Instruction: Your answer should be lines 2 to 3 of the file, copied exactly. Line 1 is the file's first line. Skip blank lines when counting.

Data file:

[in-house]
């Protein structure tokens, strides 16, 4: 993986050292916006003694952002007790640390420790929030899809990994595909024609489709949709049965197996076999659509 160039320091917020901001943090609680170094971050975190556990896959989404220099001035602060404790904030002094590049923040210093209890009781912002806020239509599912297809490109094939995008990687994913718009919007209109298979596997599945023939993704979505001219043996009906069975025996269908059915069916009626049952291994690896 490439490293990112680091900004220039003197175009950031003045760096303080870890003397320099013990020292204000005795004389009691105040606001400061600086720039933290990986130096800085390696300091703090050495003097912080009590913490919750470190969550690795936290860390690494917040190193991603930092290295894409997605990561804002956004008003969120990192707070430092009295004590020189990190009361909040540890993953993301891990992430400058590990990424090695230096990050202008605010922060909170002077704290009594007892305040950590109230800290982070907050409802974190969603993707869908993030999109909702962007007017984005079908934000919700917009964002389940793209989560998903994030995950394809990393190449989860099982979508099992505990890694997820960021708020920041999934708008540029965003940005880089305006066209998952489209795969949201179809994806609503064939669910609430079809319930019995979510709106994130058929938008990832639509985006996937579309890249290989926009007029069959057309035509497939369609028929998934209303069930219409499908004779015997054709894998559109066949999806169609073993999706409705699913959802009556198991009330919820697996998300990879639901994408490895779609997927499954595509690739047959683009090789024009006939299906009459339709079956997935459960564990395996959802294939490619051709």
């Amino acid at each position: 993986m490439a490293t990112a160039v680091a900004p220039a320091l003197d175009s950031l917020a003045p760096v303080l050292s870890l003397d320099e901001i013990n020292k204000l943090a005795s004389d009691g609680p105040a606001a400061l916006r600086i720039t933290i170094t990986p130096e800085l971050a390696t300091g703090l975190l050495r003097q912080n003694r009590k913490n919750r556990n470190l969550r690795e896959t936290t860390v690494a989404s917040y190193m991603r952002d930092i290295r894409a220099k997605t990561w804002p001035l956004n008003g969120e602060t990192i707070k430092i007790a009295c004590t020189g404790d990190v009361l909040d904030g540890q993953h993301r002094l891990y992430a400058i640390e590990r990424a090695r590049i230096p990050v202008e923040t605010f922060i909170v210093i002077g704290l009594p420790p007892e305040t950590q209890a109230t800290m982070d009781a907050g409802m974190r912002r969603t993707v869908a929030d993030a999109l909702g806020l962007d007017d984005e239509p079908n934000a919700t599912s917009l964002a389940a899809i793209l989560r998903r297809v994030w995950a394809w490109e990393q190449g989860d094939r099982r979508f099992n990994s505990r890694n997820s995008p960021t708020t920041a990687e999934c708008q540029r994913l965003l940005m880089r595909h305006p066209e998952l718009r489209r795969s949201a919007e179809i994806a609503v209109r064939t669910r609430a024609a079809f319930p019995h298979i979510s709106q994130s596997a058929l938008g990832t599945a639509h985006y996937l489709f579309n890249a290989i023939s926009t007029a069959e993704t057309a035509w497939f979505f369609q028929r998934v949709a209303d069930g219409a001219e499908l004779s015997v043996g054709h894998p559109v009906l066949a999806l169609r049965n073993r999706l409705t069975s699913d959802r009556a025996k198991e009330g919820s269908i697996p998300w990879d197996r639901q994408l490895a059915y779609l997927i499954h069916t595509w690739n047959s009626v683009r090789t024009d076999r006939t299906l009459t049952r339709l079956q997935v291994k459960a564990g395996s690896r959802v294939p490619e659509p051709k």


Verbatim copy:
């Protein structure tokens, strides 16, 4: 993986050292916006003694952002007790640390420790929030899809990994595909024609489709949709049965197996076999659509 160039320091917020901001943090609680170094971050975190556990896959989404220099001035602060404790904030002094590049923040210093209890009781912002806020239509599912297809490109094939995008990687994913718009919007209109298979596997599945023939993704979505001219043996009906069975025996269908059915069916009626049952291994690896 490439490293990112680091900004220039003197175009950031003045760096303080870890003397320099013990020292204000005795004389009691105040606001400061600086720039933290990986130096800085390696300091703090050495003097912080009590913490919750470190969550690795936290860390690494917040190193991603930092290295894409997605990561804002956004008003969120990192707070430092009295004590020189990190009361909040540890993953993301891990992430400058590990990424090695230096990050202008605010922060909170002077704290009594007892305040950590109230800290982070907050409802974190969603993707869908993030999109909702962007007017984005079908934000919700917009964002389940793209989560998903994030995950394809990393190449989860099982979508099992505990890694997820960021708020920041999934708008540029965003940005880089305006066209998952489209795969949201179809994806609503064939669910609430079809319930019995979510709106994130058929938008990832639509985006996937579309890249290989926009007029069959057309035509497939369609028929998934209303069930219409499908004779015997054709894998559109066949999806169609073993999706409705699913959802009556198991009330919820697996998300990879639901994408490895779609997927499954595509690739047959683009090789024009006939299906009459339709079956997935459960564990395996959802294939490619051709």
């Amino acid at each position: 993986m490439a490293t990112a160039v680091a900004p220039a320091l003197d175009s950031l917020a003045p760096v303080l050292s870890l003397d320099e901001i013990n020292k204000l943090a005795s004389d009691g609680p105040a606001a400061l916006r600086i720039t933290i170094t990986p130096e800085l971050a390696t300091g703090l975190l050495r003097q912080n003694r009590k913490n919750r556990n470190l969550r690795e896959t936290t860390v690494a989404s917040y190193m991603r952002d930092i290295r894409a220099k997605t990561w804002p001035l956004n008003g969120e602060t990192i707070k430092i007790a009295c004590t020189g404790d990190v009361l909040d904030g540890q993953h993301r002094l891990y992430a400058i640390e590990r990424a090695r590049i230096p990050v202008e923040t605010f922060i909170v210093i002077g704290l009594p420790p007892e305040t950590q209890a109230t800290m982070d009781a907050g409802m974190r912002r969603t993707v869908a929030d993030a999109l909702g806020l962007d007017d984005e239509p079908n934000a919700t599912s917009l964002a389940a899809i793209l989560r998903r297809v994030w995950a394809w490109e990393q190449g989860d094939r099982r979508f099992n990994s505990r890694n997820s995008p960021t708020t920041a990687e999934c708008q540029r994913l965003l940005m880089r595909h305006p066209e998952l718009r489209r795969s949201a919007e179809i994806a609503v209109r064939t669910r609430a024609a079809f319930p019995h298979i979510s709106q994130s596997a058929l938008g990832t599945a639509h985006y996937l489709f579309n890249a290989i023939s926009t007029a069959e993704t057309a035509w497939f979505f369609q028929r998934v949709a209303d069930g219409a001219e499908l004779s015997v043996g054709h894998p559109v009906l066949a999806l169609r049965n073993r999706l409705t069975s699913d959802r009556a025996k198991e009330g919820s269908i697996p998300w990879d197996r639901q994408l490895a059915y779609l997927i499954h069916t595509w690739n047959s009626v683009r090789t024009d076999r006939t299906l009459t049952r339709l079956q997935v291994k459960a564990g395996s690896r959802v294939p490619e659509p051709k």